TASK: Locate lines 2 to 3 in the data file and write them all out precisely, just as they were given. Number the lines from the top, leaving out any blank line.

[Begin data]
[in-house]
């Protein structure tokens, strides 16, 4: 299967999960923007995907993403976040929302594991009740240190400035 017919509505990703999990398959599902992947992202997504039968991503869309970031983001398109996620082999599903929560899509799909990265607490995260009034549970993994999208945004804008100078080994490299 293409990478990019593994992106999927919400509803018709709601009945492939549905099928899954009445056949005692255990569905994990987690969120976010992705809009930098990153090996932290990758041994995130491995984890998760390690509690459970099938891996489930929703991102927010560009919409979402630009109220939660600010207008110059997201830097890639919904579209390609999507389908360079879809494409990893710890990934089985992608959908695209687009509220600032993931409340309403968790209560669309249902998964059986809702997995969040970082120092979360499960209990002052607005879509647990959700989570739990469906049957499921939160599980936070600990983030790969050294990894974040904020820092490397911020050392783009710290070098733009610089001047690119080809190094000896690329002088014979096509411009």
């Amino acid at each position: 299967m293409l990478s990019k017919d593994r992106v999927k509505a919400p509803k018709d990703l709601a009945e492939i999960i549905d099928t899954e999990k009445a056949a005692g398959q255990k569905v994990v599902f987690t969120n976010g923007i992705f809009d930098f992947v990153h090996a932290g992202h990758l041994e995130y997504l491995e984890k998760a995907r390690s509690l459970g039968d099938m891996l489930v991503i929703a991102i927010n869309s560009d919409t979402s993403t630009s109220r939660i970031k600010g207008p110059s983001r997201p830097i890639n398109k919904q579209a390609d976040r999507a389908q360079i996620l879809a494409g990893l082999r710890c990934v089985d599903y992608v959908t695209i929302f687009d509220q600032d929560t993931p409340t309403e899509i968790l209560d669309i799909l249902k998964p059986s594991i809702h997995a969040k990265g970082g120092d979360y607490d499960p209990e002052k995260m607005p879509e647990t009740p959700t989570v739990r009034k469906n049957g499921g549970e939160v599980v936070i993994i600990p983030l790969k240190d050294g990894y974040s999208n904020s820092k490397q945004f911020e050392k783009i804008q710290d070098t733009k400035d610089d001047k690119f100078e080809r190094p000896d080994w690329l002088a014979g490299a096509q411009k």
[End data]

């Protein structure tokens, strides 16, 4: 299967999960923007995907993403976040929302594991009740240190400035 017919509505990703999990398959599902992947992202997504039968991503869309970031983001398109996620082999599903929560899509799909990265607490995260009034549970993994999208945004804008100078080994490299 293409990478990019593994992106999927919400509803018709709601009945492939549905099928899954009445056949005692255990569905994990987690969120976010992705809009930098990153090996932290990758041994995130491995984890998760390690509690459970099938891996489930929703991102927010560009919409979402630009109220939660600010207008110059997201830097890639919904579209390609999507389908360079879809494409990893710890990934089985992608959908695209687009509220600032993931409340309403968790209560669309249902998964059986809702997995969040970082120092979360499960209990002052607005879509647990959700989570739990469906049957499921939160599980936070600990983030790969050294990894974040904020820092490397911020050392783009710290070098733009610089001047690119080809190094000896690329002088014979096509411009």
């Amino acid at each position: 299967m293409l990478s990019k017919d593994r992106v999927k509505a919400p509803k018709d990703l709601a009945e492939i999960i549905d099928t899954e999990k009445a056949a005692g398959q255990k569905v994990v599902f987690t969120n976010g923007i992705f809009d930098f992947v990153h090996a932290g992202h990758l041994e995130y997504l491995e984890k998760a995907r390690s509690l459970g039968d099938m891996l489930v991503i929703a991102i927010n869309s560009d919409t979402s993403t630009s109220r939660i970031k600010g207008p110059s983001r997201p830097i890639n398109k919904q579209a390609d976040r999507a389908q360079i996620l879809a494409g990893l082999r710890c990934v089985d599903y992608v959908t695209i929302f687009d509220q600032d929560t993931p409340t309403e899509i968790l209560d669309i799909l249902k998964p059986s594991i809702h997995a969040k990265g970082g120092d979360y607490d499960p209990e002052k995260m607005p879509e647990t009740p959700t989570v739990r009034k469906n049957g499921g549970e939160v599980v936070i993994i600990p983030l790969k240190d050294g990894y974040s999208n904020s820092k490397q945004f911020e050392k783009i804008q710290d070098t733009k400035d610089d001047k690119f100078e080809r190094p000896d080994w690329l002088a014979g490299a096509q411009k």